Moving individual MySQL tables on disk

13‑02‑2018 Arnout Boks 10 min.

You may encounter the situation where you want to move one single MySQL database table to another (location on) disk, e.g. to free up disk space. It turns out that this process is far from straightforward. In this post I will describe several of our failed approaches (since failures are a great opportunity for learning), and the solution we eventually came up with.

Why move tables on disk?

A while ago we received an alert that disk space on one of our servers at Moxio was gradually running low. We constantly monitor our servers for factors that could threaten normal operation, and receive a first alert when the free disk space drops below 30% of the total disk size. In that way we still have plenty of time to act upon it before the disk is actually full.

Graph of free disk space before moving tables

Usually in such situations we could free up sufficient disk space by deleting old backups and temporary files, or moving certain file storage directories off the main hard drive to an external storage array. This time almost all disk space was taken by the MySQL database server however. Some tables had been growing steadily over time, eating up more and more disk space. Since this was data we had to keep, our only sustainable solution was to move these tables to another disk.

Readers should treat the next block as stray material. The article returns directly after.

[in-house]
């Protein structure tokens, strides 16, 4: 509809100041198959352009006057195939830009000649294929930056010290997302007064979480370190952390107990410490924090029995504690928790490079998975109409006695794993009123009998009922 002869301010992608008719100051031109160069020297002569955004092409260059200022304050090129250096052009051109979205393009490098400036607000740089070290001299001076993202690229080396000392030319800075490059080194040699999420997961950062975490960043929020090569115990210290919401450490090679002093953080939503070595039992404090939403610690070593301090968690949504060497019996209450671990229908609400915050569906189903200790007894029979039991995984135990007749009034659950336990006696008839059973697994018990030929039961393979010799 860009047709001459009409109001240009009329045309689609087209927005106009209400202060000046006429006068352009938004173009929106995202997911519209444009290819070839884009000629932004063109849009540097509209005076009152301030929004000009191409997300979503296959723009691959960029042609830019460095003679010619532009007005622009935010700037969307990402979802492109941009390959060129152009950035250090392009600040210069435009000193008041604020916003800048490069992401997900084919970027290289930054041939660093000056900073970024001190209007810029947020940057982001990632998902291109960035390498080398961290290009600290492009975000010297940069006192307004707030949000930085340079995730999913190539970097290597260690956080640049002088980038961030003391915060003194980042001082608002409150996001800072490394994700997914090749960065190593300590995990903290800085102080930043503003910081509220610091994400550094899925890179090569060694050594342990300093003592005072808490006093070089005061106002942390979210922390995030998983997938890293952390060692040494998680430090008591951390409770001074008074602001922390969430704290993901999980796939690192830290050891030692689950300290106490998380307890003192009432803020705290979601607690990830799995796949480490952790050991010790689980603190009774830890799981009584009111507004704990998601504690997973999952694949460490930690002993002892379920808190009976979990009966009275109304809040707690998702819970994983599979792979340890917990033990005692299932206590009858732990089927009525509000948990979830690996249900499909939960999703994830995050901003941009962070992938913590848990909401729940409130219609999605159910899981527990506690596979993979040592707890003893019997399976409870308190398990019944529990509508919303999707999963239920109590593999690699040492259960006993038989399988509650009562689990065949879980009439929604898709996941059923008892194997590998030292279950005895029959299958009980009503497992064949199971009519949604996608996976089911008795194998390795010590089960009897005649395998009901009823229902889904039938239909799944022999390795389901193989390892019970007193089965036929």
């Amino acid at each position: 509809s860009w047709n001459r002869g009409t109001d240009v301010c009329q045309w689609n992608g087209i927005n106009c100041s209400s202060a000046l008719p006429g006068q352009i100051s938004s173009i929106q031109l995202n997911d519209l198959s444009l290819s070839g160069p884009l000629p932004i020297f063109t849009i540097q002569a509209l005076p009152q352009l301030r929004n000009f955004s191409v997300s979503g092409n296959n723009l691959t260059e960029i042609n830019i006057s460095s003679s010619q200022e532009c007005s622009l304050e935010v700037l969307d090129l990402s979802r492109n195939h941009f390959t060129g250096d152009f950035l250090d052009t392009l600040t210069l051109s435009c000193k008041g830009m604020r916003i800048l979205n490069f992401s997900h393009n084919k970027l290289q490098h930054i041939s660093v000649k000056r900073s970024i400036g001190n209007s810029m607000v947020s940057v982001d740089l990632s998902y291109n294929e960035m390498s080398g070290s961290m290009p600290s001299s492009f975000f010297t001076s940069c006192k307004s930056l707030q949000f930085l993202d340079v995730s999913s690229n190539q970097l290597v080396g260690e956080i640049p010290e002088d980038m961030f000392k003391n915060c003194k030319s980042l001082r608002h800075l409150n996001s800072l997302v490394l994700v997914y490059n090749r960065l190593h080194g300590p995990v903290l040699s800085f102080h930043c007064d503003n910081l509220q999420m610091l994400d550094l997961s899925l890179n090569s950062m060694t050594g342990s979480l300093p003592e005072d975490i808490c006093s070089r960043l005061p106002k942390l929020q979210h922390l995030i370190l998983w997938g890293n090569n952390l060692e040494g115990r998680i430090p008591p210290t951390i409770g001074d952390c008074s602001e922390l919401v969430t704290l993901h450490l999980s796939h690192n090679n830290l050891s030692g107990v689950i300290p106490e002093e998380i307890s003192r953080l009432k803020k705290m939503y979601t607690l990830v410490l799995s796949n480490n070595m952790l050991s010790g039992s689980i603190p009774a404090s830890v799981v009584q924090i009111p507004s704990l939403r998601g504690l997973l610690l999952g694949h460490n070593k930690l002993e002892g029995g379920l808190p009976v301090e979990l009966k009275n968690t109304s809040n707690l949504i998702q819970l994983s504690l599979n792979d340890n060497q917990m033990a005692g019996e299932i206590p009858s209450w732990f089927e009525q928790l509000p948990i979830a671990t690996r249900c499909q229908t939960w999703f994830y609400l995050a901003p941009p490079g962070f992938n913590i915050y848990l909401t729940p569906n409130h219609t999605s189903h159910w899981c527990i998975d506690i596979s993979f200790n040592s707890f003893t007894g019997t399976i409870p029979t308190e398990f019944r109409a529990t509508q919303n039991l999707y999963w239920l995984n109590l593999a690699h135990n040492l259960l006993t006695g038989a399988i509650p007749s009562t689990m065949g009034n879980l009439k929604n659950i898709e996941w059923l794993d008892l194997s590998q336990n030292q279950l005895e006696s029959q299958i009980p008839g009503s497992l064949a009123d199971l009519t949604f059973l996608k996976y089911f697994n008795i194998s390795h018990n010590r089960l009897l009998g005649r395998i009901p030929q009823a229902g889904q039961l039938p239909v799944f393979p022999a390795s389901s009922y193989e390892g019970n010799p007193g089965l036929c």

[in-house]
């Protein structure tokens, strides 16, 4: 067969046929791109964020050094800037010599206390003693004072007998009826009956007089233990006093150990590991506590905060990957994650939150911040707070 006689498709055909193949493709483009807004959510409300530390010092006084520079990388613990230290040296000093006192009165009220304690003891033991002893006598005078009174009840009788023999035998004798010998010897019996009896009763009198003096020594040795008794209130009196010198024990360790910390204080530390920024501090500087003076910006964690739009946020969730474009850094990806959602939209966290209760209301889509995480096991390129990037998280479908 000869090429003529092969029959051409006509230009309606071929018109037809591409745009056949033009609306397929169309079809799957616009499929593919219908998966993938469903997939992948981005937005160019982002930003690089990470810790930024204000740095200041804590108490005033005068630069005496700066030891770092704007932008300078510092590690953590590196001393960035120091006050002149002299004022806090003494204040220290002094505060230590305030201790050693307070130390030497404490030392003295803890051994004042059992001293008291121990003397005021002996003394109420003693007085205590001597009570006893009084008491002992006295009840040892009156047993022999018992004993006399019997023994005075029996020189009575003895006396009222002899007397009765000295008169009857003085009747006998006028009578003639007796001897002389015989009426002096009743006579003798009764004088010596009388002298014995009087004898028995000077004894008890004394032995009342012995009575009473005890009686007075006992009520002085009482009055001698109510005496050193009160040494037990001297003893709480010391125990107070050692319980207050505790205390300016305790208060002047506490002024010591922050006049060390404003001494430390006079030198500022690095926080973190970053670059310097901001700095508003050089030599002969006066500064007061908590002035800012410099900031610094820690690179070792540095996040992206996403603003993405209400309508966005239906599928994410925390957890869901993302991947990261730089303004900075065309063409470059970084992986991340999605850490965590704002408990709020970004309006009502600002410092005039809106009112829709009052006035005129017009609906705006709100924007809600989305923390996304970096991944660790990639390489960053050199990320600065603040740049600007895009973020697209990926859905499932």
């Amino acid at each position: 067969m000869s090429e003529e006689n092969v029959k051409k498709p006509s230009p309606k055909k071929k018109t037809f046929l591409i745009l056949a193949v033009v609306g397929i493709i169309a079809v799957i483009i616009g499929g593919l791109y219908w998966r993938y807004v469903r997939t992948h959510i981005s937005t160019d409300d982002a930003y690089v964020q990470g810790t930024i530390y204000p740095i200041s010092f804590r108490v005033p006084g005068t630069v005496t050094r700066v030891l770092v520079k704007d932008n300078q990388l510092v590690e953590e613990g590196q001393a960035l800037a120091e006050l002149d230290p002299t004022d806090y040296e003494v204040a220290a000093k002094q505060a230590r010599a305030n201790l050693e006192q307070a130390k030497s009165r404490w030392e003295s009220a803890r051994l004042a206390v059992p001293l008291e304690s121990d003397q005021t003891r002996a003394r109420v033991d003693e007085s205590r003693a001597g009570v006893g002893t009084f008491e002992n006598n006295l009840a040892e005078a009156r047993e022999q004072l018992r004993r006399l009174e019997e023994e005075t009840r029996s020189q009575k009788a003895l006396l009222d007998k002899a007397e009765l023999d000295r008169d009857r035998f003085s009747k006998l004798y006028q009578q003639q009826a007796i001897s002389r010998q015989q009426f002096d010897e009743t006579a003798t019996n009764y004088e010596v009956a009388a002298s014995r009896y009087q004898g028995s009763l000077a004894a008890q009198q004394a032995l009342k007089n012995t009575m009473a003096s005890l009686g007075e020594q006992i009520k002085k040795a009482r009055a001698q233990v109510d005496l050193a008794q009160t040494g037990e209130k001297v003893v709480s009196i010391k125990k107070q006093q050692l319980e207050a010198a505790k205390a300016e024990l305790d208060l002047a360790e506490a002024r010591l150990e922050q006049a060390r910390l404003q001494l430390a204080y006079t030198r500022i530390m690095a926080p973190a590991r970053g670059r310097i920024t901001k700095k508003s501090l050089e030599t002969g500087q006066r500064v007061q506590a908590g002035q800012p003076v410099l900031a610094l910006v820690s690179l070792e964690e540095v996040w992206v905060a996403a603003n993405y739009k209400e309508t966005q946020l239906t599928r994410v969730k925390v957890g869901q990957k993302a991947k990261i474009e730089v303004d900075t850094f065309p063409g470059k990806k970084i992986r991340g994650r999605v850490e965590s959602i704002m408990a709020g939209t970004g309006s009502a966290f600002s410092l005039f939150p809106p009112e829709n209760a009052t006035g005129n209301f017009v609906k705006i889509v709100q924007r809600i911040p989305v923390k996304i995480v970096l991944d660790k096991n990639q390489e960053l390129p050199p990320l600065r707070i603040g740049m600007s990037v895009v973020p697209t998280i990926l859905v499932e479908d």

The desired situation

Our ideal solution would be to move only the large individual tables to the external storage array. With that approach we could keep the other tables in the database on the (much faster) SSD disk, not sacrificing performance unnecessarily. So is this even possible with MySQL?

Historically, MySQL used to store all table data and indices in the system tablespace, represented by one or more ibdata files on disk. This means that data from multiple databases and tables was stored in the same file, making it impossible to move one of them to another location. Then MySQL 4.1.1 introduced file-per-table tablespaces for InnoDB with the innodb_file_per_table setting, which would store data and indices for newly created tables in a separate .ibd file per table. This setting became enabled by default in MySQL 5.6.6.

When using file-per-table tablespaces, it is possible to use the DATA DIRECTORY = 'path' clause with CREATE TABLE to place the data for the table outside the main MySQL data directory as of MySQL 5.6. This means that a setup as desired would be technically possible.

Failed approaches

In our case we were dealing with existing tables however. We tried several unsuccessful approaches to move these to another directory before eventually finding a satisfying solution.

Changing the data directory after creation